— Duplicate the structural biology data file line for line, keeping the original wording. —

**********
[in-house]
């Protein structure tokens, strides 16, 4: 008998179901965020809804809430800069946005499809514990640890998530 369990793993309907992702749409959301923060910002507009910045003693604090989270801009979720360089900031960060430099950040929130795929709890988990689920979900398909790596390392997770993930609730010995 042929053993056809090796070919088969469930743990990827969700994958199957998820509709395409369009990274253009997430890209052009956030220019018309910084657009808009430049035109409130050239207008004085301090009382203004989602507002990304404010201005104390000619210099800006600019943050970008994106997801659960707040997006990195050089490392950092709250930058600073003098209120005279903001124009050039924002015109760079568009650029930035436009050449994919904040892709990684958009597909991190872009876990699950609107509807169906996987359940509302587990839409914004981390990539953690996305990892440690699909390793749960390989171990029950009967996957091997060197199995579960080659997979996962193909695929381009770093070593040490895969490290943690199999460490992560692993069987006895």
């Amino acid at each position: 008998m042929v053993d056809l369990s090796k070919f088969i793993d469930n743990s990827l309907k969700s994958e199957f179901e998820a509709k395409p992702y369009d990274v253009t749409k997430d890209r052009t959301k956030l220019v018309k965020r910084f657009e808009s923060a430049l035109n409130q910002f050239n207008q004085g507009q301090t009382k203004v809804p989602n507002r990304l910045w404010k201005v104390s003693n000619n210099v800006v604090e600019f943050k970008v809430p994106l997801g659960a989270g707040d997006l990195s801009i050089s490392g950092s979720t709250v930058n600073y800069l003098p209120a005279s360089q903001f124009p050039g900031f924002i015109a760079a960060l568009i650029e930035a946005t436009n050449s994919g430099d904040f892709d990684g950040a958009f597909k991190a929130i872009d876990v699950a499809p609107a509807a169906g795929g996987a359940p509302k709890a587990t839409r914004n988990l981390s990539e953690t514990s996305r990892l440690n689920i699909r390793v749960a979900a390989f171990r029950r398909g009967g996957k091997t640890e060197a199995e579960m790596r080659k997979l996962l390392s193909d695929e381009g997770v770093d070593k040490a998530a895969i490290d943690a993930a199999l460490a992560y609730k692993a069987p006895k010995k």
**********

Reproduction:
[in-house]
């Protein structure tokens, strides 16, 4: 008998179901965020809804809430800069946005499809514990640890998530 369990793993309907992702749409959301923060910002507009910045003693604090989270801009979720360089900031960060430099950040929130795929709890988990689920979900398909790596390392997770993930609730010995 042929053993056809090796070919088969469930743990990827969700994958199957998820509709395409369009990274253009997430890209052009956030220019018309910084657009808009430049035109409130050239207008004085301090009382203004989602507002990304404010201005104390000619210099800006600019943050970008994106997801659960707040997006990195050089490392950092709250930058600073003098209120005279903001124009050039924002015109760079568009650029930035436009050449994919904040892709990684958009597909991190872009876990699950609107509807169906996987359940509302587990839409914004981390990539953690996305990892440690699909390793749960390989171990029950009967996957091997060197199995579960080659997979996962193909695929381009770093070593040490895969490290943690199999460490992560692993069987006895």
């Amino acid at each position: 008998m042929v053993d056809l369990s090796k070919f088969i793993d469930n743990s990827l309907k969700s994958e199957f179901e998820a509709k395409p992702y369009d990274v253009t749409k997430d890209r052009t959301k956030l220019v018309k965020r910084f657009e808009s923060a430049l035109n409130q910002f050239n207008q004085g507009q301090t009382k203004v809804p989602n507002r990304l910045w404010k201005v104390s003693n000619n210099v800006v604090e600019f943050k970008v809430p994106l997801g659960a989270g707040d997006l990195s801009i050089s490392g950092s979720t709250v930058n600073y800069l003098p209120a005279s360089q903001f124009p050039g900031f924002i015109a760079a960060l568009i650029e930035a946005t436009n050449s994919g430099d904040f892709d990684g950040a958009f597909k991190a929130i872009d876990v699950a499809p609107a509807a169906g795929g996987a359940p509302k709890a587990t839409r914004n988990l981390s990539e953690t514990s996305r990892l440690n689920i699909r390793v749960a979900a390989f171990r029950r398909g009967g996957k091997t640890e060197a199995e579960m790596r080659k997979l996962l390392s193909d695929e381009g997770v770093d070593k040490a998530a895969i490290d943690a993930a199999l460490a992560y609730k692993a069987p006895k010995k």